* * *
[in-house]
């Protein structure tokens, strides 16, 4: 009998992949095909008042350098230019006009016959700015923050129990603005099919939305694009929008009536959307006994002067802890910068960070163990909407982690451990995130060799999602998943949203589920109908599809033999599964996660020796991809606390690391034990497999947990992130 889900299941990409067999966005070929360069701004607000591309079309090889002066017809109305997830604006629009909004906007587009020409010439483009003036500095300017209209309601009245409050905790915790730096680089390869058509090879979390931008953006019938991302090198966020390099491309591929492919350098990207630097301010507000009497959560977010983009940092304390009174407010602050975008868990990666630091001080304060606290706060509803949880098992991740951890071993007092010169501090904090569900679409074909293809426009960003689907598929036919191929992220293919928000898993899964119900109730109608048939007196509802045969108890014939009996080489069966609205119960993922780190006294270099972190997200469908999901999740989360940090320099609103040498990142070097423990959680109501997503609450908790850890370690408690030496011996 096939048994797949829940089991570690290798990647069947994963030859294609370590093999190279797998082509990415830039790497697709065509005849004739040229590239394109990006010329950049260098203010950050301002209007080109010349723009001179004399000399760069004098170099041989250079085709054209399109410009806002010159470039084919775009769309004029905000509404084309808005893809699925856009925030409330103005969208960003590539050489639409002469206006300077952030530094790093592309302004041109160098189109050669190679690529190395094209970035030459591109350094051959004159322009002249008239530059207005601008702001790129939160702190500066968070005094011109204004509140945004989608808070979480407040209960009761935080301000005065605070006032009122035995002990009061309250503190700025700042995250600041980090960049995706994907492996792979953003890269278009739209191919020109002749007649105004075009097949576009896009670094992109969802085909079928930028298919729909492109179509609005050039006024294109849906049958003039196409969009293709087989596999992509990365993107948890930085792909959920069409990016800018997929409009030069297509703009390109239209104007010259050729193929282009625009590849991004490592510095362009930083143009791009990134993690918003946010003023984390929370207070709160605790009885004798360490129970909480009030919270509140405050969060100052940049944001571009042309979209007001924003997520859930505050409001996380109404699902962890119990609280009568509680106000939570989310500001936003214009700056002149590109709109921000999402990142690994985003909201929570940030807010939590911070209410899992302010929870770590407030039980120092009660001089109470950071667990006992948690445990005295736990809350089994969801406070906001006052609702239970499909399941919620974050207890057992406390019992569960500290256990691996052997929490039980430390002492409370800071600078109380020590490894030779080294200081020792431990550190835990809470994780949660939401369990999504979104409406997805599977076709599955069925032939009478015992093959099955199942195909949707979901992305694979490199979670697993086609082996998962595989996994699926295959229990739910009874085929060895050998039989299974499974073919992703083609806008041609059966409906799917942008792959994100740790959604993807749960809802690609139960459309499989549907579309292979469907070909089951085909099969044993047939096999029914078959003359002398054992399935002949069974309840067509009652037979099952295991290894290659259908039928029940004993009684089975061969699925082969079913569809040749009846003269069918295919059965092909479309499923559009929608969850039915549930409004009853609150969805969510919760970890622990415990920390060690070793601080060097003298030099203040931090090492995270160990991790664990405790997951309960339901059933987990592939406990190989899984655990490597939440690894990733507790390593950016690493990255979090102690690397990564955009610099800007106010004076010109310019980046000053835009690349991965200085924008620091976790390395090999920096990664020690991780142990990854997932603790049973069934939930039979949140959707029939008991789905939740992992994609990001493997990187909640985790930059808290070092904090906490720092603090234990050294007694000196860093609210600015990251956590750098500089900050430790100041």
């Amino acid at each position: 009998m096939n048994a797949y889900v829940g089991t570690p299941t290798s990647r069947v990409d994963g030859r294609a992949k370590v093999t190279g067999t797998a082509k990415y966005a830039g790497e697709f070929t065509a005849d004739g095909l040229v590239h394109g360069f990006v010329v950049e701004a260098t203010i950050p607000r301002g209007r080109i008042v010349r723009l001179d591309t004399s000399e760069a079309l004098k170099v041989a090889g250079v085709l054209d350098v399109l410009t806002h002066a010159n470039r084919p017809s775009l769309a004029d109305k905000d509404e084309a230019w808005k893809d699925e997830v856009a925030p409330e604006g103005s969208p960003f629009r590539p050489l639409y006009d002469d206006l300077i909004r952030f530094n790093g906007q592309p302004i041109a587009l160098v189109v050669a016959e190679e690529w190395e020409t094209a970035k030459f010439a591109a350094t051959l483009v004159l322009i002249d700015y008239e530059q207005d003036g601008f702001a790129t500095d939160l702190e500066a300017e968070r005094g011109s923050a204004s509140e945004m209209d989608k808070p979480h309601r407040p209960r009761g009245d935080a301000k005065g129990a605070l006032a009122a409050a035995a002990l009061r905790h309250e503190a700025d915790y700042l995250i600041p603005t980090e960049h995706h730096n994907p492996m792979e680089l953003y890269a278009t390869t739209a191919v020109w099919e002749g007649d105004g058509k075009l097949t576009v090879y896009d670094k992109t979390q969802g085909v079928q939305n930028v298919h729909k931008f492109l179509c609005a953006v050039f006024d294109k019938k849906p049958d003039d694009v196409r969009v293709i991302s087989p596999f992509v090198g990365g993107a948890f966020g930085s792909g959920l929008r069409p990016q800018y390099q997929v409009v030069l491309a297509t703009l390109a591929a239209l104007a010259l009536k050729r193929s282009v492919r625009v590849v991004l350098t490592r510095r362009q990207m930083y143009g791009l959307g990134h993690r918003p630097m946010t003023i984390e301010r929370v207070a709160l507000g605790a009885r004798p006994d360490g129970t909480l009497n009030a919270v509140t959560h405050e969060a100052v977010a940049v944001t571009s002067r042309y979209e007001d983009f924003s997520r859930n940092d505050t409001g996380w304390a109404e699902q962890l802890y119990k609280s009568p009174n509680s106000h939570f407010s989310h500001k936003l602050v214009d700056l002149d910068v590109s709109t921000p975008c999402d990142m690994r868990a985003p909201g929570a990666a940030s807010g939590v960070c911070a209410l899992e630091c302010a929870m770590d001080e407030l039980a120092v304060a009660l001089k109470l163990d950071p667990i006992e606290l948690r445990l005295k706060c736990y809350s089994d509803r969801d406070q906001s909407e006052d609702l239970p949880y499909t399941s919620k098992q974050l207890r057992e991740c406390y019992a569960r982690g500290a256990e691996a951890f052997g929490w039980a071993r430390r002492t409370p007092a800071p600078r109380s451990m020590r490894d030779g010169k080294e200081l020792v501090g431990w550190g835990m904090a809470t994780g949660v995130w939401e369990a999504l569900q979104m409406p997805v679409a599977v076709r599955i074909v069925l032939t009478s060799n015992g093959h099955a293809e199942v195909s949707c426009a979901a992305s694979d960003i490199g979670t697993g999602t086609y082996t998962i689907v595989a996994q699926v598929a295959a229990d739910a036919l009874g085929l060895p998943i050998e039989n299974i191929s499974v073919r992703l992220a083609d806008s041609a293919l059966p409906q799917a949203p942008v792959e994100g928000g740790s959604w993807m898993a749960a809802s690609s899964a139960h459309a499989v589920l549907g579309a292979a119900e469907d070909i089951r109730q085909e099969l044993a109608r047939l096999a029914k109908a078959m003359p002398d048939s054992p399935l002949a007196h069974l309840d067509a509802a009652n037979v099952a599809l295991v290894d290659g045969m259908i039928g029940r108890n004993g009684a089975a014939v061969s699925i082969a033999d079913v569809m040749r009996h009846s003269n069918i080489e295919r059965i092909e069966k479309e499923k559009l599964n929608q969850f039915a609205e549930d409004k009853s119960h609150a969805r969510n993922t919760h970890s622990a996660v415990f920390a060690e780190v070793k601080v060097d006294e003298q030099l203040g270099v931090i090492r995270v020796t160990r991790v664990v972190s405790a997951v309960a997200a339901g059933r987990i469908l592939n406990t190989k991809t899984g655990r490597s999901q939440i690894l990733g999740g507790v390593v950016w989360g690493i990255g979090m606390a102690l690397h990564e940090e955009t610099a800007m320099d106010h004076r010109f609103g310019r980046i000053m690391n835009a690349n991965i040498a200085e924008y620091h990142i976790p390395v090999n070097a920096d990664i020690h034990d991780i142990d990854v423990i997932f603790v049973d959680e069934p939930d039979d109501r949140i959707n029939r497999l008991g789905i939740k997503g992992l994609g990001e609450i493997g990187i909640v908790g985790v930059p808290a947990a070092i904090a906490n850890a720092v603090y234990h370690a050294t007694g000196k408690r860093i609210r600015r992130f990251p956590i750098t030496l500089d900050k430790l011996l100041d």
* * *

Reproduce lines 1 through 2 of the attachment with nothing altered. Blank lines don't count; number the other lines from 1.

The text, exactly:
[in-house]
């Protein structure tokens, strides 16, 4: 009998992949095909008042350098230019006009016959700015923050129990603005099919939305694009929008009536959307006994002067802890910068960070163990909407982690451990995130060799999602998943949203589920109908599809033999599964996660020796991809606390690391034990497999947990992130 889900299941990409067999966005070929360069701004607000591309079309090889002066017809109305997830604006629009909004906007587009020409010439483009003036500095300017209209309601009245409050905790915790730096680089390869058509090879979390931008953006019938991302090198966020390099491309591929492919350098990207630097301010507000009497959560977010983009940092304390009174407010602050975008868990990666630091001080304060606290706060509803949880098992991740951890071993007092010169501090904090569900679409074909293809426009960003689907598929036919191929992220293919928000898993899964119900109730109608048939007196509802045969108890014939009996080489069966609205119960993922780190006294270099972190997200469908999901999740989360940090320099609103040498990142070097423990959680109501997503609450908790850890370690408690030496011996 096939048994797949829940089991570690290798990647069947994963030859294609370590093999190279797998082509990415830039790497697709065509005849004739040229590239394109990006010329950049260098203010950050301002209007080109010349723009001179004399000399760069004098170099041989250079085709054209399109410009806002010159470039084919775009769309004029905000509404084309808005893809699925856009925030409330103005969208960003590539050489639409002469206006300077952030530094790093592309302004041109160098189109050669190679690529190395094209970035030459591109350094051959004159322009002249008239530059207005601008702001790129939160702190500066968070005094011109204004509140945004989608808070979480407040209960009761935080301000005065605070006032009122035995002990009061309250503190700025700042995250600041980090960049995706994907492996792979953003890269278009739209191919020109002749007649105004075009097949576009896009670094992109969802085909079928930028298919729909492109179509609005050039006024294109849906049958003039196409969009293709087989596999992509990365993107948890930085792909959920069409990016800018997929409009030069297509703009390109239209104007010259050729193929282009625009590849991004490592510095362009930083143009791009990134993690918003946010003023984390929370207070709160605790009885004798360490129970909480009030919270509140405050969060100052940049944001571009042309979209007001924003997520859930505050409001996380109404699902962890119990609280009568509680106000939570989310500001936003214009700056002149590109709109921000999402990142690994985003909201929570940030807010939590911070209410899992302010929870770590407030039980120092009660001089109470950071667990006992948690445990005295736990809350089994969801406070906001006052609702239970499909399941919620974050207890057992406390019992569960500290256990691996052997929490039980430390002492409370800071600078109380020590490894030779080294200081020792431990550190835990809470994780949660939401369990999504979104409406997805599977076709599955069925032939009478015992093959099955199942195909949707979901992305694979490199979670697993086609082996998962595989996994699926295959229990739910009874085929060895050998039989299974499974073919992703083609806008041609059966409906799917942008792959994100740790959604993807749960809802690609139960459309499989549907579309292979469907070909089951085909099969044993047939096999029914078959003359002398054992399935002949069974309840067509009652037979099952295991290894290659259908039928029940004993009684089975061969699925082969079913569809040749009846003269069918295919059965092909479309499923559009929608969850039915549930409004009853609150969805969510919760970890622990415990920390060690070793601080060097003298030099203040931090090492995270160990991790664990405790997951309960339901059933987990592939406990190989899984655990490597939440690894990733507790390593950016690493990255979090102690690397990564955009610099800007106010004076010109310019980046000053835009690349991965200085924008620091976790390395090999920096990664020690991780142990990854997932603790049973069934939930039979949140959707029939008991789905939740992992994609990001493997990187909640985790930059808290070092904090906490720092603090234990050294007694000196860093609210600015990251956590750098500089900050430790100041």